On Thu, Apr 26, 2018 at 07:16:28PM +1200, Greg Ewing wrote:
Tim Peters wrote:
As a statement in a program (as opposed to typed at a shell), "a := 3" has the unnecessary (in that context) property of returning (and discarding 3), so it's better style to use "a = 3" in that context.
That seems like a post-hoc justification. If := were the one and only assignment symbol, the compiler could easily optimise away the extra DUP_TOP or whatever is involved.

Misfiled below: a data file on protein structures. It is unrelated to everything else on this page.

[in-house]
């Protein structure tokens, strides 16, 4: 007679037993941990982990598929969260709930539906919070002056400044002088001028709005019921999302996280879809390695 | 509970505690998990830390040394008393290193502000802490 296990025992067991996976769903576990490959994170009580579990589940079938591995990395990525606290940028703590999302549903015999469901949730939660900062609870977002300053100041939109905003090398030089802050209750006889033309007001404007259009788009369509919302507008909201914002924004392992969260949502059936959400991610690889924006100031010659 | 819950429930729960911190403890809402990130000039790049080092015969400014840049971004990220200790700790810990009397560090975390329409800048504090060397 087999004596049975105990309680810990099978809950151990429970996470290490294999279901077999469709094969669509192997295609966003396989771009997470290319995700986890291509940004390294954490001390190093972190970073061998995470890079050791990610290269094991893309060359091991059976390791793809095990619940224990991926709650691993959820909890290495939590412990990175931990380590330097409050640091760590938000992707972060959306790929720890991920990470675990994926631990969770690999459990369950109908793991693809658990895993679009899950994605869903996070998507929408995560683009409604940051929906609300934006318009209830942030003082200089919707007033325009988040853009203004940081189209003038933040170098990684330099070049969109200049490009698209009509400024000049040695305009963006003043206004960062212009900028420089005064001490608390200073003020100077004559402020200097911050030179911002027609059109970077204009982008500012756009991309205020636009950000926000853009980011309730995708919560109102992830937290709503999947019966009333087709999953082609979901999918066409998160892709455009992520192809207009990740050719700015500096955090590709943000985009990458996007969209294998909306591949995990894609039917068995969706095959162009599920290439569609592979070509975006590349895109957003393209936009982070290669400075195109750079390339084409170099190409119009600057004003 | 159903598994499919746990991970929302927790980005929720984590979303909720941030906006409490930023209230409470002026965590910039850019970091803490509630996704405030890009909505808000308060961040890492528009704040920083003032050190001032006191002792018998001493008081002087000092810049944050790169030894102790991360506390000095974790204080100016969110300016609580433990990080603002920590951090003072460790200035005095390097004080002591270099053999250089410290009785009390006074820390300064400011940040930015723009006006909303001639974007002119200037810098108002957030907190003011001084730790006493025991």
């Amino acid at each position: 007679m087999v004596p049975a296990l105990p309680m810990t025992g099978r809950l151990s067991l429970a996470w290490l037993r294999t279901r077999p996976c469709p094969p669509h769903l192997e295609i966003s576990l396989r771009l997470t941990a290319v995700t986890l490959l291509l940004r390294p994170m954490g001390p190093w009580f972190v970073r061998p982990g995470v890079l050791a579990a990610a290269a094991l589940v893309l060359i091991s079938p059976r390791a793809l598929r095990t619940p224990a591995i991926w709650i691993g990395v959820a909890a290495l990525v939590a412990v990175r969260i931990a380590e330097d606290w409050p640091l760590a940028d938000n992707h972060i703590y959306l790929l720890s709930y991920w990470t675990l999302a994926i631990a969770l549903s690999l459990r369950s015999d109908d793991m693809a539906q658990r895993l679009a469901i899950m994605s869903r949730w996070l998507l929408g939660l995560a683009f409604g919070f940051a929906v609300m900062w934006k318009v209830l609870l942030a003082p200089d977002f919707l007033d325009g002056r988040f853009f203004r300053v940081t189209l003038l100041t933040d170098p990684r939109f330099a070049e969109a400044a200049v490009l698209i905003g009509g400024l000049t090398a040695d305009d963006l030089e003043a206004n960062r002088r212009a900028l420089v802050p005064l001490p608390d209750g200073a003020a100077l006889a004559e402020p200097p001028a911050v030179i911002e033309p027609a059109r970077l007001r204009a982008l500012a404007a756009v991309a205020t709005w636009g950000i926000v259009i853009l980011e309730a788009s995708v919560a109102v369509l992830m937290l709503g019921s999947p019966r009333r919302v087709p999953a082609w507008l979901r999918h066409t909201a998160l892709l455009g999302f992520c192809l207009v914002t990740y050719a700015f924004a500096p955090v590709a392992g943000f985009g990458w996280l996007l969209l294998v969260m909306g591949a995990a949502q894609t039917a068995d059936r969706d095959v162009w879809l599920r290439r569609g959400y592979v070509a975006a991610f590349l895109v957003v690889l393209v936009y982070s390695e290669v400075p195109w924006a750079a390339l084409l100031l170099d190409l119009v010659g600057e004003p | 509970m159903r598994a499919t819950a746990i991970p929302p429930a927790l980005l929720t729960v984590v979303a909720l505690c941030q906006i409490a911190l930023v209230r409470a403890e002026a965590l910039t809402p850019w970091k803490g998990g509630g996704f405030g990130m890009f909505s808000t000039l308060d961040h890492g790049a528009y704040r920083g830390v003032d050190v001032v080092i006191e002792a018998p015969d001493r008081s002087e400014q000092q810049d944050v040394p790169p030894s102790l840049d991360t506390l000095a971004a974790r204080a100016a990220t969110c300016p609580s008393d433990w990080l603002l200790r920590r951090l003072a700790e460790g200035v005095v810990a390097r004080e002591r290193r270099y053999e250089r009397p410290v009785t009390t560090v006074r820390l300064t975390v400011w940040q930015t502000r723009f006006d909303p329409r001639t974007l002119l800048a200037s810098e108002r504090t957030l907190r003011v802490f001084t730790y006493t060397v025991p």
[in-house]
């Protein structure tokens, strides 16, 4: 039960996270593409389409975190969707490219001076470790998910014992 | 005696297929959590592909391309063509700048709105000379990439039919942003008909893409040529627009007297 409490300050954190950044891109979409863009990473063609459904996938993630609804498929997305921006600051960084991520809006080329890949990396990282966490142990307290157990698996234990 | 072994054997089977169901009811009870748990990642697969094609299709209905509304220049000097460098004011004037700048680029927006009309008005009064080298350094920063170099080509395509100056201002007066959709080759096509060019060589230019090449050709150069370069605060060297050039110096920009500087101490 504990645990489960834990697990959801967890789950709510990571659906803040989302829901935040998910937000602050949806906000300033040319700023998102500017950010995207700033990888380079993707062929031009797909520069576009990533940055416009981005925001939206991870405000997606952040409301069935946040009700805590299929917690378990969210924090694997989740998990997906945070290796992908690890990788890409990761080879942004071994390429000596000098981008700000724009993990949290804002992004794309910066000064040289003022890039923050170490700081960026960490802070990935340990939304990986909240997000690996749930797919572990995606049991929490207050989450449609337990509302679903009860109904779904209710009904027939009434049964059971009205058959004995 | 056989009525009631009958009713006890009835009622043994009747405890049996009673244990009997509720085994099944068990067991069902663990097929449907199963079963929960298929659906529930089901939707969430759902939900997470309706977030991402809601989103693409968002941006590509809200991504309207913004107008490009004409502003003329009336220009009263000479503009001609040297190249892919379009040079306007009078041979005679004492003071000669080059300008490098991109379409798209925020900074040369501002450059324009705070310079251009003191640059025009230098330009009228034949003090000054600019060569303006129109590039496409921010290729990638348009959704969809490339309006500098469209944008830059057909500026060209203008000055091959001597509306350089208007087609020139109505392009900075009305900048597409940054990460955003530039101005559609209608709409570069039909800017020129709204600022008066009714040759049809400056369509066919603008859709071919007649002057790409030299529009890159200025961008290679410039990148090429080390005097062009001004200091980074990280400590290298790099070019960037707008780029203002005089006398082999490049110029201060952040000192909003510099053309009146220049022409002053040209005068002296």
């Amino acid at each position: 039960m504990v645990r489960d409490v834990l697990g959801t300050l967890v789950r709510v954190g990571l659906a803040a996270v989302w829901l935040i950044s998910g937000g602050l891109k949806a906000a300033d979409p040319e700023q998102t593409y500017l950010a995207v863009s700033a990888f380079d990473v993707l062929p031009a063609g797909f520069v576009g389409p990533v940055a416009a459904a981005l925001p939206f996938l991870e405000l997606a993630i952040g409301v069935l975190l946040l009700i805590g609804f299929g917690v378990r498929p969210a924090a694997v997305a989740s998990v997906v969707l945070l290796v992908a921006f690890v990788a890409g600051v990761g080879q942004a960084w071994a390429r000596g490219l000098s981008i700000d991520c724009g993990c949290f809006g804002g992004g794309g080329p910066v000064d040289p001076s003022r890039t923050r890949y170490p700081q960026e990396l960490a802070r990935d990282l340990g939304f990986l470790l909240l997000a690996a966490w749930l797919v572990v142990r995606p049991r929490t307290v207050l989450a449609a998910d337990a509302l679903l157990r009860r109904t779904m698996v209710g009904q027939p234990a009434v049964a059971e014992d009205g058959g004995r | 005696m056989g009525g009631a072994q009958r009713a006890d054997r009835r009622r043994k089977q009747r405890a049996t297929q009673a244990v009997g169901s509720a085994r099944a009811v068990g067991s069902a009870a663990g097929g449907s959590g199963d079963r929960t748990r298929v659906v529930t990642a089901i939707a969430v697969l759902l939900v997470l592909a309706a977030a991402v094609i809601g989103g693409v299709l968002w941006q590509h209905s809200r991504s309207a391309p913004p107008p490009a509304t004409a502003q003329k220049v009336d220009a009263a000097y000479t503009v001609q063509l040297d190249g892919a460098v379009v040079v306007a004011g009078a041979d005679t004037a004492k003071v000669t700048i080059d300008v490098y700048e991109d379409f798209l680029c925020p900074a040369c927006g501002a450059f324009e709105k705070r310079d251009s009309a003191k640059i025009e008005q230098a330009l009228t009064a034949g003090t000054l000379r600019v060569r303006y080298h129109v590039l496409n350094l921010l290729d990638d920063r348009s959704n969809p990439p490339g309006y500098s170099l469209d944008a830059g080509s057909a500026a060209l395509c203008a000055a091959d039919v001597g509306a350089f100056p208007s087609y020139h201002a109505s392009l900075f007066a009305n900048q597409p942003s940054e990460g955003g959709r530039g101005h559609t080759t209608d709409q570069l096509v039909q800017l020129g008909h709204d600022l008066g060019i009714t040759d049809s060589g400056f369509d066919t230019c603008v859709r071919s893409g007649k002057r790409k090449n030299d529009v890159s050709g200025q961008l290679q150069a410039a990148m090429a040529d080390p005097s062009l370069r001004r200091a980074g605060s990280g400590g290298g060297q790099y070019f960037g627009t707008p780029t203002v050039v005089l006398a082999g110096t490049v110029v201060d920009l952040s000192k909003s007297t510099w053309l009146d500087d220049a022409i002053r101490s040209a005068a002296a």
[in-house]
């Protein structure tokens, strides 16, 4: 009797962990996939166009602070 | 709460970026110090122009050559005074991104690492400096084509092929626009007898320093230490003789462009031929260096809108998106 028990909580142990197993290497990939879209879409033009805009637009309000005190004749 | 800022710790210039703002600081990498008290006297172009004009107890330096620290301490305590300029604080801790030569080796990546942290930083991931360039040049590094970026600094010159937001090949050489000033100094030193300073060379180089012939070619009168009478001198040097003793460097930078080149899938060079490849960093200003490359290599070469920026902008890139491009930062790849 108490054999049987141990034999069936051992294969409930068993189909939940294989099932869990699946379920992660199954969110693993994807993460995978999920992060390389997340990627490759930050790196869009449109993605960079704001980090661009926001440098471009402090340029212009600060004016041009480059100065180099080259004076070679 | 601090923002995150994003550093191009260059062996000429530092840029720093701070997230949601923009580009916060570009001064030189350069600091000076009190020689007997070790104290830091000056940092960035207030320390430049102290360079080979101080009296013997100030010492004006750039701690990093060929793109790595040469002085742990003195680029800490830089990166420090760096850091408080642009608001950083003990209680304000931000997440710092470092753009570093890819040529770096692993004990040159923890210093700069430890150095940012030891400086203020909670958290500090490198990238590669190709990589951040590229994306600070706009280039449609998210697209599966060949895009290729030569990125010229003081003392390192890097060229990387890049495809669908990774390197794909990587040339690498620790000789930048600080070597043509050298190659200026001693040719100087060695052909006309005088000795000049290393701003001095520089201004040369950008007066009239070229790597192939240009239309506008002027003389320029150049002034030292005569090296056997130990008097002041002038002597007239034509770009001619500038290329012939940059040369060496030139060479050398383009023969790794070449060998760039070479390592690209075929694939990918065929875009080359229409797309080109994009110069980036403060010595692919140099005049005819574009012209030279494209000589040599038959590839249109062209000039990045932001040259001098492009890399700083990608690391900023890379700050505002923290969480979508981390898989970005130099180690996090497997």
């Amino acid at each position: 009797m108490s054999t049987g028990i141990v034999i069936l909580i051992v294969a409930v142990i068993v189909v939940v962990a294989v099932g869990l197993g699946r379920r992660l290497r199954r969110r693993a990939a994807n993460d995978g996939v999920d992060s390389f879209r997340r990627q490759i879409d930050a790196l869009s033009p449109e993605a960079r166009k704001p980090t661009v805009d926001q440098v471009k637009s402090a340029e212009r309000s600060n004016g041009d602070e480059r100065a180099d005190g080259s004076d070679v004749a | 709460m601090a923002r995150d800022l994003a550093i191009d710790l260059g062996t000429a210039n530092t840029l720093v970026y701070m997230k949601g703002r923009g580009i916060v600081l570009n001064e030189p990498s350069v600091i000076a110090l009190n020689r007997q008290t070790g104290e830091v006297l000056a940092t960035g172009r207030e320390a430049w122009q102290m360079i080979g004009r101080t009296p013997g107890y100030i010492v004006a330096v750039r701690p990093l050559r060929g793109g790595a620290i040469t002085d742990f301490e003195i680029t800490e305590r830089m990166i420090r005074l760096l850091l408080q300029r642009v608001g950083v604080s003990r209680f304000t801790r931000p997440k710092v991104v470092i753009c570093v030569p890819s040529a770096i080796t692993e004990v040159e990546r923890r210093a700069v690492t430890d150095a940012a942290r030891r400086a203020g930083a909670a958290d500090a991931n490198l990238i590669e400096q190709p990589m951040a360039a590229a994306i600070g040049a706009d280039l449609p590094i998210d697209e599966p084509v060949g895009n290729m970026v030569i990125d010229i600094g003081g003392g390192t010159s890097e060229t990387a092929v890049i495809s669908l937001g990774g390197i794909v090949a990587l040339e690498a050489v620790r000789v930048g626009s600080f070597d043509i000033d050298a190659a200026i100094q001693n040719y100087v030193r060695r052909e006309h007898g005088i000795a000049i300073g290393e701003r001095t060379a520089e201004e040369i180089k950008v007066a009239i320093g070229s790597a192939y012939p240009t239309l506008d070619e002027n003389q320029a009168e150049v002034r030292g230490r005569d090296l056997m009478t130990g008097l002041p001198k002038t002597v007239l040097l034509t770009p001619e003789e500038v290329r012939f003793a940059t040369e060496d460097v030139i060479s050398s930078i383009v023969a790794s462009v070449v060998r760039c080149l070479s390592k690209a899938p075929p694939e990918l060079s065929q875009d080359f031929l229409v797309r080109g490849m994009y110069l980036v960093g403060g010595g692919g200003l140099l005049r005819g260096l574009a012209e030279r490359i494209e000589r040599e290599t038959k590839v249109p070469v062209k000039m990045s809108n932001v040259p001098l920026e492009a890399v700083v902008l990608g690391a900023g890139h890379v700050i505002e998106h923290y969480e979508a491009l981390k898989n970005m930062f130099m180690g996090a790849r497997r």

Its still bad form to rely on compiler-dependent optimizations which aren't part of the language specification.
And to steal an earlier idea from Tim, it is especially unfortunate if you copy
data := sorted(huge_list_with_billions_of_items)
from a program and paste it into your REPL, then can't type again for an hour or two.
The longer I think about this, the more I am convinced that having two forms of assignment, one a statement with no return value and the other an expression with a return value, is a feature, not a wart or bug. Yes, it does add some complexity to the language, but it is useful complexity. If all complexity was bad, we'd still be programming by flicking toggle switches.